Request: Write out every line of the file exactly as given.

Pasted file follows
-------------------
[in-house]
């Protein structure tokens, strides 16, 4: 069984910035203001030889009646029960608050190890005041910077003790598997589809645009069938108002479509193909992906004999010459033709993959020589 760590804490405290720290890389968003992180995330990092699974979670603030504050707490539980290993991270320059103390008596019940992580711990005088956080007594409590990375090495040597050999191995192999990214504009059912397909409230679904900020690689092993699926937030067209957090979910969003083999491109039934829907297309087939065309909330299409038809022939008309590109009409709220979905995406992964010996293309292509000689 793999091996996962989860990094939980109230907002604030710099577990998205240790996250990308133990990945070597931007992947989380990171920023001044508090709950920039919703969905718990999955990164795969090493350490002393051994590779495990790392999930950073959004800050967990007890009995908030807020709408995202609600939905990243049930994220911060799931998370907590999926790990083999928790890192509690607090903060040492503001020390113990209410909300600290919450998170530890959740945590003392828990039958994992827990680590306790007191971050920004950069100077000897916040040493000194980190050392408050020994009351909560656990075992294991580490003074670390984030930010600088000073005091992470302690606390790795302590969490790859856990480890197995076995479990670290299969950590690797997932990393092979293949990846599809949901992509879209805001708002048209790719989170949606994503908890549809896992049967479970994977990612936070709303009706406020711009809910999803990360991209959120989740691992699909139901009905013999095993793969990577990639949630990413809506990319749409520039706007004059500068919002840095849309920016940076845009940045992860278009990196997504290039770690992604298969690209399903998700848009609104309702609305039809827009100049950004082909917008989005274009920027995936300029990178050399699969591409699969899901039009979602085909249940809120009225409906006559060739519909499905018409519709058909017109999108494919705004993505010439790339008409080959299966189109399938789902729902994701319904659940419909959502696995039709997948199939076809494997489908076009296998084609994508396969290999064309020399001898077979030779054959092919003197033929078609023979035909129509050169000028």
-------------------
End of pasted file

[in-house]
């Protein structure tokens, strides 16, 4: 069984910035203001030889009646029960608050190890005041910077003790598997589809645009069938108002479509193909992906004999010459033709993959020589 760590804490405290720290890389968003992180995330990092699974979670603030504050707490539980290993991270320059103390008596019940992580711990005088956080007594409590990375090495040597050999191995192999990214504009059912397909409230679904900020690689092993699926937030067209957090979910969003083999491109039934829907297309087939065309909330299409038809022939008309590109009409709220979905995406992964010996293309292509000689 793999091996996962989860990094939980109230907002604030710099577990998205240790996250990308133990990945070597931007992947989380990171920023001044508090709950920039919703969905718990999955990164795969090493350490002393051994590779495990790392999930950073959004800050967990007890009995908030807020709408995202609600939905990243049930994220911060799931998370907590999926790990083999928790890192509690607090903060040492503001020390113990209410909300600290919450998170530890959740945590003392828990039958994992827990680590306790007191971050920004950069100077000897916040040493000194980190050392408050020994009351909560656990075992294991580490003074670390984030930010600088000073005091992470302690606390790795302590969490790859856990480890197995076995479990670290299969950590690797997932990393092979293949990846599809949901992509879209805001708002048209790719989170949606994503908890549809896992049967479970994977990612936070709303009706406020711009809910999803990360991209959120989740691992699909139901009905013999095993793969990577990639949630990413809506990319749409520039706007004059500068919002840095849309920016940076845009940045992860278009990196997504290039770690992604298969690209399903998700848009609104309702609305039809827009100049950004082909917008989005274009920027995936300029990178050399699969591409699969899901039009979602085909249940809120009225409906006559060739519909499905018409519709058909017109999108494919705004993505010439790339008409080959299966189109399938789902729902994701319904659940419909959502696995039709997948199939076809494997489908076009296998084609994508396969290999064309020399001898077979030779054959092919003197033929078609023979035909129509050169000028």